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COVID-19 Impact and Response

La Trompeta, Patzún

latrompeta-01Community Life:

  • La Trompeta was founded 55 years ago by four Maya Kaqchikel families. Since then, the village has grown to 175 families.
  • The community grew very quickly, with several families comprised of 6-10 or even up to 14 members, but many of the children and women died because of poor conditions and lack of access to resources.
  • The village is located almost nine miles from the county seat of Patzún. The community has always had very strong committees. As a result, 75 percent of their road is paved.
  • The first infrastructure built in La Trompeta was its primary school, which still offers education from pre-school through sixth grade. Construction started in 1974, and the school was completed in 1980 (the project was delayed by the 1976 earthquake damage).
  • La Trompeta’s name comes from its borders, which form the shape of a trumpet. The land where the village is located was originally a farm named “La Trompeta.”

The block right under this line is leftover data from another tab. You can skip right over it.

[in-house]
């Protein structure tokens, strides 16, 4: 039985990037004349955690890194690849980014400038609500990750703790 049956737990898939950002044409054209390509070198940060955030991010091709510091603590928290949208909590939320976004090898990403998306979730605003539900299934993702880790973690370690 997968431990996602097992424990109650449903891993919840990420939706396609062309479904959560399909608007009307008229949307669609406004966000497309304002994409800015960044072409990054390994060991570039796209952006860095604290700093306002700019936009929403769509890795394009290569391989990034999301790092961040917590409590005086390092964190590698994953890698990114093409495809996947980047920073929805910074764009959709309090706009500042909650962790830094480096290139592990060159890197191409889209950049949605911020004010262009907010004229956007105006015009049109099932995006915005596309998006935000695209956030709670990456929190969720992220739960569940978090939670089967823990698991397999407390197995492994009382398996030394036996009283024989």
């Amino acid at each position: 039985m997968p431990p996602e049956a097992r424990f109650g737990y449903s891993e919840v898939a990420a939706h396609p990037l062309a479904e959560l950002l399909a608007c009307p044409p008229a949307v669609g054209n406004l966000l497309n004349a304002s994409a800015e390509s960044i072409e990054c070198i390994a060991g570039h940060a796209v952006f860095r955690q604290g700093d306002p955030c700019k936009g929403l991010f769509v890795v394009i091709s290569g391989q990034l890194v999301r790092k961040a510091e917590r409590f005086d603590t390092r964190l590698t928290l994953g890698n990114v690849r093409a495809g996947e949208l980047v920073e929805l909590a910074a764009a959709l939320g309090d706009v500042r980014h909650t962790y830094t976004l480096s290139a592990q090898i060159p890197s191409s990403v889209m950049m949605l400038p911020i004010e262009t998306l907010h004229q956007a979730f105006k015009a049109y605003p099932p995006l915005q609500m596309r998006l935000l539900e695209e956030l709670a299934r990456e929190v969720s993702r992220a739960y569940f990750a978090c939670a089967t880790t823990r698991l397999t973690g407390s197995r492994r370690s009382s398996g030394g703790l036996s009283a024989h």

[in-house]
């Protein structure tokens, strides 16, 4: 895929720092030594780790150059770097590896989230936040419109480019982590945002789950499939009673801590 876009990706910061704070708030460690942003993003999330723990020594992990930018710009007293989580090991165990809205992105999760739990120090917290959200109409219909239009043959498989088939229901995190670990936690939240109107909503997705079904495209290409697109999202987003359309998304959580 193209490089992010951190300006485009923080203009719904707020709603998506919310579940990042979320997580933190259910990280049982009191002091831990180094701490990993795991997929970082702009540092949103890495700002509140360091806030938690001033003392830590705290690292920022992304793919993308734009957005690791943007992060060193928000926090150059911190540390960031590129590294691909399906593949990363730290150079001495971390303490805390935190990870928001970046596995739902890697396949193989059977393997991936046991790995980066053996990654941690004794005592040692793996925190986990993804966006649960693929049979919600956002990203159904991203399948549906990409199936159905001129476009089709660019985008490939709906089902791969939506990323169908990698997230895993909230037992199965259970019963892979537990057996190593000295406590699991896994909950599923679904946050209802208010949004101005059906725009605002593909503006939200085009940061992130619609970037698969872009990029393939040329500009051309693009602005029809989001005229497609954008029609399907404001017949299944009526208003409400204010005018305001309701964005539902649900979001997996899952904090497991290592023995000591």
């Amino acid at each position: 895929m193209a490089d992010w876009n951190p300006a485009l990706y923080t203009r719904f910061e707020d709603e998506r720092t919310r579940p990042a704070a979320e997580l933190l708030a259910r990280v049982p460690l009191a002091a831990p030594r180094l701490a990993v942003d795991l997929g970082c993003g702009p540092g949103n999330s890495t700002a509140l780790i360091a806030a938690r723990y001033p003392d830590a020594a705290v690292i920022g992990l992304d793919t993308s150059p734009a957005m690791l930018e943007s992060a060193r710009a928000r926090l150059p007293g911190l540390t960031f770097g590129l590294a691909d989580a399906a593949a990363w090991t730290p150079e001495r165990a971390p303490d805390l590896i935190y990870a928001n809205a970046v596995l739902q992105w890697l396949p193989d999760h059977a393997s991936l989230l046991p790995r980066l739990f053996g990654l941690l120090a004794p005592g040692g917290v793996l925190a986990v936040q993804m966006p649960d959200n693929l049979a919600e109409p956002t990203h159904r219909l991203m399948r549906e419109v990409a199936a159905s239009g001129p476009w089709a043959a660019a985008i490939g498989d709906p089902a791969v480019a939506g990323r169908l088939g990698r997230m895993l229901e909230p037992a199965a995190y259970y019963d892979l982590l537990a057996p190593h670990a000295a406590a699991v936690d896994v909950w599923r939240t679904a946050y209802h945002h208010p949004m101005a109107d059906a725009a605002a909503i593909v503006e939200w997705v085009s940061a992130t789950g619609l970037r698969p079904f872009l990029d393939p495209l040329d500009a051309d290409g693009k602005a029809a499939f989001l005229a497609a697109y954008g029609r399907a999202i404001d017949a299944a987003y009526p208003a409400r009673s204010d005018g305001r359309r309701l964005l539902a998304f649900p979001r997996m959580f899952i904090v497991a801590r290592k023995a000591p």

• For medical services, people need to travel 1.25 miles to the village of El Sitio. The community does not have access to public transportation, so villagers have to walk.
  • There’s no access to safe water in La Trompeta. Some families do have artesian wells and others go to a river nearby to wash their clothes and take a bath. Unfortunately the river is contaminated by the other communities upstream.
  • The community has had electricity service for 28 years.
  • The families from La Trompeta are mainly engaged in subsistence agriculture, producing corn and beans for their own consumption, without a surplus that they can sell.

latrompeta-02Our Partnership:

We began working with La Trometa in July 2015 and completed our direct programs together in June 2017.

Integrated Approach to Development: La Trompeta’s Progress to Date

Community Perspectives:

“My family has lived in poverty for a long time but now we know that being poor is not a reason for malnourishment of my 6 children. I still cook over an open fire and my children and I suffer the effects of the smoke. My husband is a day laborer but does not always get a job. The worst problem we suffer is the lack of water.

Thanks to the training we get from ABPD/ALDEA staff, now we know how to feed our children appropriately, the importance of hygiene and about our rights as women.”

– Vitalina Xico, 38 (August 2015)

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